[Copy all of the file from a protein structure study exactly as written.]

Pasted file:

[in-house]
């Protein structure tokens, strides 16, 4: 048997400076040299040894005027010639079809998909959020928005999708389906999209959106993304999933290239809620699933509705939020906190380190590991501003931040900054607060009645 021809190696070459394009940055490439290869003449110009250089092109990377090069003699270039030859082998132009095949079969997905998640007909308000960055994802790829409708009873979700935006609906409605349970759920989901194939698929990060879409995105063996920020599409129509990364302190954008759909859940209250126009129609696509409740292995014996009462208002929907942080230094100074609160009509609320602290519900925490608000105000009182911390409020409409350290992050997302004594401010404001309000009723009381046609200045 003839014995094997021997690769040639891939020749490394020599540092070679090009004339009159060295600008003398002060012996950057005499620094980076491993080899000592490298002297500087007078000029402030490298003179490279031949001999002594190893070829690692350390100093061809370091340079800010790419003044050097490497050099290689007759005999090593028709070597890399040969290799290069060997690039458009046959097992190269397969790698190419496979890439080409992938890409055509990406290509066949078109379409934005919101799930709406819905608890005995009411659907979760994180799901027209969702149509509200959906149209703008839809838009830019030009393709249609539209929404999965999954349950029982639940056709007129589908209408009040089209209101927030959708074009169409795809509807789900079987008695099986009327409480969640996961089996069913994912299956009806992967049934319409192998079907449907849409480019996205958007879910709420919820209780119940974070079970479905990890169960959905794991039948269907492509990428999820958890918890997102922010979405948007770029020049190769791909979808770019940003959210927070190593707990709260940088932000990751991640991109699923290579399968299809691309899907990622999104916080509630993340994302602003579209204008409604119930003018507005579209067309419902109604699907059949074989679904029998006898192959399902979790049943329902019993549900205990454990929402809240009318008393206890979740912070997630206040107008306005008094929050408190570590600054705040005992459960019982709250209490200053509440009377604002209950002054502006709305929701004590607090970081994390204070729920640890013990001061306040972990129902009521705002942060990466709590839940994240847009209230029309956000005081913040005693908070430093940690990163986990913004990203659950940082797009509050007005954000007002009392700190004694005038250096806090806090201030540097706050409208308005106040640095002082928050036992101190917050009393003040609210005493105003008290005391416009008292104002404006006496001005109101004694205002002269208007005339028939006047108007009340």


[in-house]
């Protein structure tokens, strides 16, 4: 048997400076040299040894005027010639079809998909959020928005999708389906999209959106993304999933290239809620699933509705939020906190380190590991501003931040900054607060009645 021809190696070459394009940055490439290869003449110009250089092109990377090069003699270039030859082998132009095949079969997905998640007909308000960055994802790829409708009873979700935006609906409605349970759920989901194939698929990060879409995105063996920020599409129509990364302190954008759909859940209250126009129609696509409740292995014996009462208002929907942080230094100074609160009509609320602290519900925490608000105000009182911390409020409409350290992050997302004594401010404001309000009723009381046609200045 003839014995094997021997690769040639891939020749490394020599540092070679090009004339009159060295600008003398002060012996950057005499620094980076491993080899000592490298002297500087007078000029402030490298003179490279031949001999002594190893070829690692350390100093061809370091340079800010790419003044050097490497050099290689007759005999090593028709070597890399040969290799290069060997690039458009046959097992190269397969790698190419496979890439080409992938890409055509990406290509066949078109379409934005919101799930709406819905608890005995009411659907979760994180799901027209969702149509509200959906149209703008839809838009830019030009393709249609539209929404999965999954349950029982639940056709007129589908209408009040089209209101927030959708074009169409795809509807789900079987008695099986009327409480969640996961089996069913994912299956009806992967049934319409192998079907449907849409480019996205958007879910709420919820209780119940974070079970479905990890169960959905794991039948269907492509990428999820958890918890997102922010979405948007770029020049190769791909979808770019940003959210927070190593707990709260940088932000990751991640991109699923290579399968299809691309899907990622999104916080509630993340994302602003579209204008409604119930003018507005579209067309419902109604699907059949074989679904029998006898192959399902979790049943329902019993549900205990454990929402809240009318008393206890979740912070997630206040107008306005008094929050408190570590600054705040005992459960019982709250209490200053509440009377604002209950002054502006709305929701004590607090970081994390204070729920640890013990001061306040972990129902009521705002942060990466709590839940994240847009209230029309956000005081913040005693908070430093940690990163986990913004990203659950940082797009509050007005954000007002009392700190004694005038250096806090806090201030540097706050409208308005106040640095002082928050036992101190917050009393003040609210005493105003008290005391416009008292104002404006006496001005109101004694205002002269208007005339028939006047108007009340």